It’s important you know how to winter proof your home to avoid any costly disasters, especially as winters are reportedly getting colder!
September and October are the perfect time to start thinking about winter-proofing your house. While the sun still has his hat on, give your house a winter MOT and make sure you don’t end up with some nasty surprises when the cold sets in.
Reasons for winter-proofing your house are endless; nobody wants to sit shivering in the comfort of their own home, or be stuck with a hefty bill and clean-up operation if a frozen pipe bursts.
But, by doing simple things, such as improving your roof insulation, you can also dramatically cut your energy bills and reduce your CO2 emissions to boot.
How to winter proof your home on the outside
Check your pipes
Ensure that all pipes in non-heated parts of the home, such as the loft, are well insulated. Insulating materials are readily available in DIY stores. It is best to remind yourself where all your stop taps are too – just in case the worst does happen. As the Scouts say – Be Prepared!
Check your roof and gutters
Or get someone to do it for you. Any loose tiles on your roof will probably come down when the winter winds pick up. Your roof is then exposed to the elements, which can easily lead to expensive leaks.
Blocked gutters can also cause problems, particularly if the overspill lands on your lovely conservatory roof!
Check your garden
Are there any large trees that could harm your property if they come down? Any creepers beautifully climbing up the walls of your ancient home?
As pretty as they may look, these plants can damage the exterior brickwork of your property, leaving it susceptible to cracks. Moisture in these cracks during wintertime can freeze and exacerbate the problems.
How to winter proof your home on the inside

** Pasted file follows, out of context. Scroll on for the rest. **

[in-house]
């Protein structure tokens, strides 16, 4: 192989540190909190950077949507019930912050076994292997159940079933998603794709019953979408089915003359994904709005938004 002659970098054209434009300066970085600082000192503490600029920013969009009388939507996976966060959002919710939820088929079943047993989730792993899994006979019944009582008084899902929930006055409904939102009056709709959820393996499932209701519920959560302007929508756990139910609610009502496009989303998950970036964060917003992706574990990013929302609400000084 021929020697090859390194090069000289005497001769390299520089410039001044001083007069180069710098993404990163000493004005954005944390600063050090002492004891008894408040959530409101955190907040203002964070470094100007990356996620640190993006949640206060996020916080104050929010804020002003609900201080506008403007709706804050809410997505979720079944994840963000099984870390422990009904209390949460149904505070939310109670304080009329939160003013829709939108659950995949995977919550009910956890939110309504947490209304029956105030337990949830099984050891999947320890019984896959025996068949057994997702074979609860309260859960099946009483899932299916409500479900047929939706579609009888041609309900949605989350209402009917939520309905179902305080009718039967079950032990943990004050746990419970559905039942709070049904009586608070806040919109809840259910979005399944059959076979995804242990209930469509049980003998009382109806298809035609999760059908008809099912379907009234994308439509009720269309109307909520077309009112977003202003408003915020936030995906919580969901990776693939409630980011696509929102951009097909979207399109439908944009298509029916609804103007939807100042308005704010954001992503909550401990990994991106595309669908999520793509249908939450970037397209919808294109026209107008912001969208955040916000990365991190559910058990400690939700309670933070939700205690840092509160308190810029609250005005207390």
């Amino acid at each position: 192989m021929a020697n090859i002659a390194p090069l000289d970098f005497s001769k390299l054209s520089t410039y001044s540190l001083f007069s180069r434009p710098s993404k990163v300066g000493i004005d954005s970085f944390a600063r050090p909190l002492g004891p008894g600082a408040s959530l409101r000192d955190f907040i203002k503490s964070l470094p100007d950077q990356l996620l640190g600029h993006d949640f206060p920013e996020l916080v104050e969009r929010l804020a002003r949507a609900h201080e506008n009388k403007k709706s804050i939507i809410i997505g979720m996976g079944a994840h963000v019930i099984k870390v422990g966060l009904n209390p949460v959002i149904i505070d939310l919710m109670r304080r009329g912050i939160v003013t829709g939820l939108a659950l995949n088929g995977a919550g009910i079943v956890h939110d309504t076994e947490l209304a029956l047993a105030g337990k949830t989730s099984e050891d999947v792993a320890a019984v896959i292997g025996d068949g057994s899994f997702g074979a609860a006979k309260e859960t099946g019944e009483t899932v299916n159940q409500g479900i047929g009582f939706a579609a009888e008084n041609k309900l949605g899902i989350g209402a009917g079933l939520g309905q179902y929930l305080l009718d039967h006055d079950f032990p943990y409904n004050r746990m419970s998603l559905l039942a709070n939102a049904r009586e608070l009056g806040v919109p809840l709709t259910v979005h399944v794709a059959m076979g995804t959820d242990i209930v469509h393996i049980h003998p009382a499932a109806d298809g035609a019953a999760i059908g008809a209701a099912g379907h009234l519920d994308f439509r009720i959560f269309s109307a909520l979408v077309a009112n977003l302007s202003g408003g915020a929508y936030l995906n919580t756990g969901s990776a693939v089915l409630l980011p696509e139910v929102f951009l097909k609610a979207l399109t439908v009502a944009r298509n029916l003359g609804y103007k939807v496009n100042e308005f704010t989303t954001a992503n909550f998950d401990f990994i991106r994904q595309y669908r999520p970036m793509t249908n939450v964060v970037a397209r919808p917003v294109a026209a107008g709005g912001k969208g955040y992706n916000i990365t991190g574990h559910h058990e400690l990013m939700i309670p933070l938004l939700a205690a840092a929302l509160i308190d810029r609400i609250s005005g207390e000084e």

- Give your boiler a service, particularly if it is an older model.
- Ensure you have cavity wall and loft insulation. There are a number of grants available to help with the cost of insulating your home and you will notice a huge decrease in your energy bills once it is done.
- Draught-proof your windows and doors. Many people forget to do this, but it will make a noticeable, positive, difference to your energy bills.
- Fit heavy curtains to your windows and close them as soon as it gets dark outside. They will help to keep the heat in once the temperature falls outside. But don’t let them cover radiators as this will prevent the heat escaping to warm your room.
Once you have carried out a winter MOT your home is likely to be far more energy efficient than before.
Try turning down your heating a degree or two. It is now unlikely to make your home feel colder, but it will help your heating costs fall.
Don’t forget to winter proof your garden
With the hot, summer sun a distant memory, your garden is now probably a long forgotten place.
But by ensuring you give it a little bit of TLC before winter really sets in, you will save yourself a lot of time and effort when the sun makes a reappearance next year.
Green, green, grass
Sow a new lawn, lay turf or simply just sow seeds in any bare patches while there is still time for the grass seeds to germinate. Use a medium height blade when mowing. You should also tackle weeds this month.
Top tip – do your weeding after a shower; dig out any deep roots like dandelions, pull out daisies and use a hand fork to remove any large clumps of spreading weeds like clover. Add an autumn lawn food to get the lawn ready for winter.
Add a splash of colour to existing pots or hanging baskets where the summer bedding season has finished.
I suggest chrysanthemums, asters, winter pansies and primroses. You can make stunning new pots to last all through the winter period. Don’t forget to water well after planting even if we have rain!
Getting ready for spring